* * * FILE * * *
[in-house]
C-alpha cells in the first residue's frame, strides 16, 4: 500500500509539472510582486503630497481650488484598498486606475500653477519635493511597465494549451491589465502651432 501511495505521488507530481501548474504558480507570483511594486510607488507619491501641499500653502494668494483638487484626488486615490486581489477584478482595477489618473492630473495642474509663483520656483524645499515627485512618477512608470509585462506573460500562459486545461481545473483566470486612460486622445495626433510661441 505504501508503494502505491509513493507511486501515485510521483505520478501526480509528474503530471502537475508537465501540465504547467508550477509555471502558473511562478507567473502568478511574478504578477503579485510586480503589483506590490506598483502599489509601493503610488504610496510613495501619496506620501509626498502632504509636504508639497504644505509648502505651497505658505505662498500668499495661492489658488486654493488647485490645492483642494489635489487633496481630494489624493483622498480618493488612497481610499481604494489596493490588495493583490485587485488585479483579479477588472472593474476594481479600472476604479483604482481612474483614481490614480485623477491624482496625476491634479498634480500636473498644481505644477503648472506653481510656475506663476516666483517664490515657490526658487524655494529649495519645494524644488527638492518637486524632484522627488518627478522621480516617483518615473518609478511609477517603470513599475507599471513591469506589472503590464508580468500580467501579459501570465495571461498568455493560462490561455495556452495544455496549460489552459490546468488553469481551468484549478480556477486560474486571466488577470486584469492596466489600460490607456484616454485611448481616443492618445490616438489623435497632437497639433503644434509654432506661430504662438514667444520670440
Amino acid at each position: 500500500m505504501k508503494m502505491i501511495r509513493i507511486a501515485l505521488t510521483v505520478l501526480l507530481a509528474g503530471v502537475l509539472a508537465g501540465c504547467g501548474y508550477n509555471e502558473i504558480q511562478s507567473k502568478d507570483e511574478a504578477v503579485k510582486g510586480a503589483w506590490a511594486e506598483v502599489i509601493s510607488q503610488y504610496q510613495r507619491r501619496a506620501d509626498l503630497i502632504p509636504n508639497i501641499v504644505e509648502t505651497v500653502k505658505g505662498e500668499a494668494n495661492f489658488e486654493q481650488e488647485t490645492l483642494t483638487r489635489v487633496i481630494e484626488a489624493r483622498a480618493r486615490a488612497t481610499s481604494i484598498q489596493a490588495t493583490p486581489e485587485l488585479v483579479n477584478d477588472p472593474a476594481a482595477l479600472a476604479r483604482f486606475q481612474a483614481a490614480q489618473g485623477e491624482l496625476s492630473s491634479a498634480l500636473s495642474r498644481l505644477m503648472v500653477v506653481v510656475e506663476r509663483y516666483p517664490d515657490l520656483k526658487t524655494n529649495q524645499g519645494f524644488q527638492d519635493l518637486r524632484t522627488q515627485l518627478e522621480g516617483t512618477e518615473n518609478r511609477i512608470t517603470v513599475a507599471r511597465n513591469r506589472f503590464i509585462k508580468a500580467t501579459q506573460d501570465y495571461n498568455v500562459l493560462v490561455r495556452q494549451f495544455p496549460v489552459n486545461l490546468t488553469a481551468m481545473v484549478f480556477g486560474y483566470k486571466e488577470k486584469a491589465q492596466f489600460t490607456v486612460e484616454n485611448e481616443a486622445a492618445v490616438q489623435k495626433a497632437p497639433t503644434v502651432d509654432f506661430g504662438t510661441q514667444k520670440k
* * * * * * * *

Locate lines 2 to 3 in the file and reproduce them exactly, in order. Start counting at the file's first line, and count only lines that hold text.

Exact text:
C-alpha cells in the first residue's frame, strides 16, 4: 500500500509539472510582486503630497481650488484598498486606475500653477519635493511597465494549451491589465502651432 501511495505521488507530481501548474504558480507570483511594486510607488507619491501641499500653502494668494483638487484626488486615490486581489477584478482595477489618473492630473495642474509663483520656483524645499515627485512618477512608470509585462506573460500562459486545461481545473483566470486612460486622445495626433510661441 505504501508503494502505491509513493507511486501515485510521483505520478501526480509528474503530471502537475508537465501540465504547467508550477509555471502558473511562478507567473502568478511574478504578477503579485510586480503589483506590490506598483502599489509601493503610488504610496510613495501619496506620501509626498502632504509636504508639497504644505509648502505651497505658505505662498500668499495661492489658488486654493488647485490645492483642494489635489487633496481630494489624493483622498480618493488612497481610499481604494489596493490588495493583490485587485488585479483579479477588472472593474476594481479600472476604479483604482481612474483614481490614480485623477491624482496625476491634479498634480500636473498644481505644477503648472506653481510656475506663476516666483517664490515657490526658487524655494529649495519645494524644488527638492518637486524632484522627488518627478522621480516617483518615473518609478511609477517603470513599475507599471513591469506589472503590464508580468500580467501579459501570465495571461498568455493560462490561455495556452495544455496549460489552459490546468488553469481551468484549478480556477486560474486571466488577470486584469492596466489600460490607456484616454485611448481616443492618445490616438489623435497632437497639433503644434509654432506661430504662438514667444520670440
Amino acid at each position: 500500500m505504501k508503494m502505491i501511495r509513493i507511486a501515485l505521488t510521483v505520478l501526480l507530481a509528474g503530471v502537475l509539472a508537465g501540465c504547467g501548474y508550477n509555471e502558473i504558480q511562478s507567473k502568478d507570483e511574478a504578477v503579485k510582486g510586480a503589483w506590490a511594486e506598483v502599489i509601493s510607488q503610488y504610496q510613495r507619491r501619496a506620501d509626498l503630497i502632504p509636504n508639497i501641499v504644505e509648502t505651497v500653502k505658505g505662498e500668499a494668494n495661492f489658488e486654493q481650488e488647485t490645492l483642494t483638487r489635489v487633496i481630494e484626488a489624493r483622498a480618493r486615490a488612497t481610499s481604494i484598498q489596493a490588495t493583490p486581489e485587485l488585479v483579479n477584478d477588472p472593474a476594481a482595477l479600472a476604479r483604482f486606475q481612474a483614481a490614480q489618473g485623477e491624482l496625476s492630473s491634479a498634480l500636473s495642474r498644481l505644477m503648472v500653477v506653481v510656475e506663476r509663483y516666483p517664490d515657490l520656483k526658487t524655494n529649495q524645499g519645494f524644488q527638492d519635493l518637486r524632484t522627488q515627485l518627478e522621480g516617483t512618477e518615473n518609478r511609477i512608470t517603470v513599475a507599471r511597465n513591469r506589472f503590464i509585462k508580468a500580467t501579459q506573460d501570465y495571461n498568455v500562459l493560462v490561455r495556452q494549451f495544455p496549460v489552459n486545461l490546468t488553469a481551468m481545473v484549478f480556477g486560474y483566470k486571466e488577470k486584469a491589465q492596466f489600460t490607456v486612460e484616454n485611448e481616443a486622445a492618445v490616438q489623435k495626433a497632437p497639433t503644434v502651432d509654432f506661430g504662438t510661441q514667444k520670440k